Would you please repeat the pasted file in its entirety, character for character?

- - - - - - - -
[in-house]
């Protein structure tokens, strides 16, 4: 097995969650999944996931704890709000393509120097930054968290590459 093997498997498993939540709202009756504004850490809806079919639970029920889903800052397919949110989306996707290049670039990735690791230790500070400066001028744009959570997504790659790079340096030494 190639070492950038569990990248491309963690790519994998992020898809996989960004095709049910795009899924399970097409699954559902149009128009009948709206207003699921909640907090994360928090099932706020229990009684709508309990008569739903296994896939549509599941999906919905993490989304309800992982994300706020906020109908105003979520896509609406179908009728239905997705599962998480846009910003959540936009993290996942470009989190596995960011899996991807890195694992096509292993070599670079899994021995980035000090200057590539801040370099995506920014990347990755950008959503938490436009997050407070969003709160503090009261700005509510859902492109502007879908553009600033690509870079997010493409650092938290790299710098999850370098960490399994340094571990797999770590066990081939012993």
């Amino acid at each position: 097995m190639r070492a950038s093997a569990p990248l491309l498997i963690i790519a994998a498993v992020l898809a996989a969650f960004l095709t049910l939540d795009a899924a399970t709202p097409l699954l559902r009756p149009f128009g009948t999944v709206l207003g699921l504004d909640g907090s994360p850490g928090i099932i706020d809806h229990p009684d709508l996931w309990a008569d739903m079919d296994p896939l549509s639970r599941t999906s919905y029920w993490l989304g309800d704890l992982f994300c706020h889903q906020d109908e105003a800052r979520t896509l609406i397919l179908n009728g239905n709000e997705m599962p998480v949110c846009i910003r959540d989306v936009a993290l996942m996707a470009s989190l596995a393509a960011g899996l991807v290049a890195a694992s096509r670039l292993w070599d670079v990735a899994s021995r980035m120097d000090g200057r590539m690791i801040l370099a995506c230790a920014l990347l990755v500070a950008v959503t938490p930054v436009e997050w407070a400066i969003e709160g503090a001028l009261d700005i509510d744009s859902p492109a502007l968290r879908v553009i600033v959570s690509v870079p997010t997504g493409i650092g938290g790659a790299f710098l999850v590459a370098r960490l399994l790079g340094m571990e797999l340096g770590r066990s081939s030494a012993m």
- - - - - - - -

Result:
[in-house]
């Protein structure tokens, strides 16, 4: 097995969650999944996931704890709000393509120097930054968290590459 093997498997498993939540709202009756504004850490809806079919639970029920889903800052397919949110989306996707290049670039990735690791230790500070400066001028744009959570997504790659790079340096030494 190639070492950038569990990248491309963690790519994998992020898809996989960004095709049910795009899924399970097409699954559902149009128009009948709206207003699921909640907090994360928090099932706020229990009684709508309990008569739903296994896939549509599941999906919905993490989304309800992982994300706020906020109908105003979520896509609406179908009728239905997705599962998480846009910003959540936009993290996942470009989190596995960011899996991807890195694992096509292993070599670079899994021995980035000090200057590539801040370099995506920014990347990755950008959503938490436009997050407070969003709160503090009261700005509510859902492109502007879908553009600033690509870079997010493409650092938290790299710098999850370098960490399994340094571990797999770590066990081939012993």
């Amino acid at each position: 097995m190639r070492a950038s093997a569990p990248l491309l498997i963690i790519a994998a498993v992020l898809a996989a969650f960004l095709t049910l939540d795009a899924a399970t709202p097409l699954l559902r009756p149009f128009g009948t999944v709206l207003g699921l504004d909640g907090s994360p850490g928090i099932i706020d809806h229990p009684d709508l996931w309990a008569d739903m079919d296994p896939l549509s639970r599941t999906s919905y029920w993490l989304g309800d704890l992982f994300c706020h889903q906020d109908e105003a800052r979520t896509l609406i397919l179908n009728g239905n709000e997705m599962p998480v949110c846009i910003r959540d989306v936009a993290l996942m996707a470009s989190l596995a393509a960011g899996l991807v290049a890195a694992s096509r670039l292993w070599d670079v990735a899994s021995r980035m120097d000090g200057r590539m690791i801040l370099a995506c230790a920014l990347l990755v500070a950008v959503t938490p930054v436009e997050w407070a400066i969003e709160g503090a001028l009261d700005i509510d744009s859902p492109a502007l968290r879908v553009i600033v959570s690509v870079p997010t997504g493409i650092g938290g790659a790299f710098l999850v590459a370098r960490l399994l790079g340094m571990e797999l340096g770590r066990s081939s030494a012993m």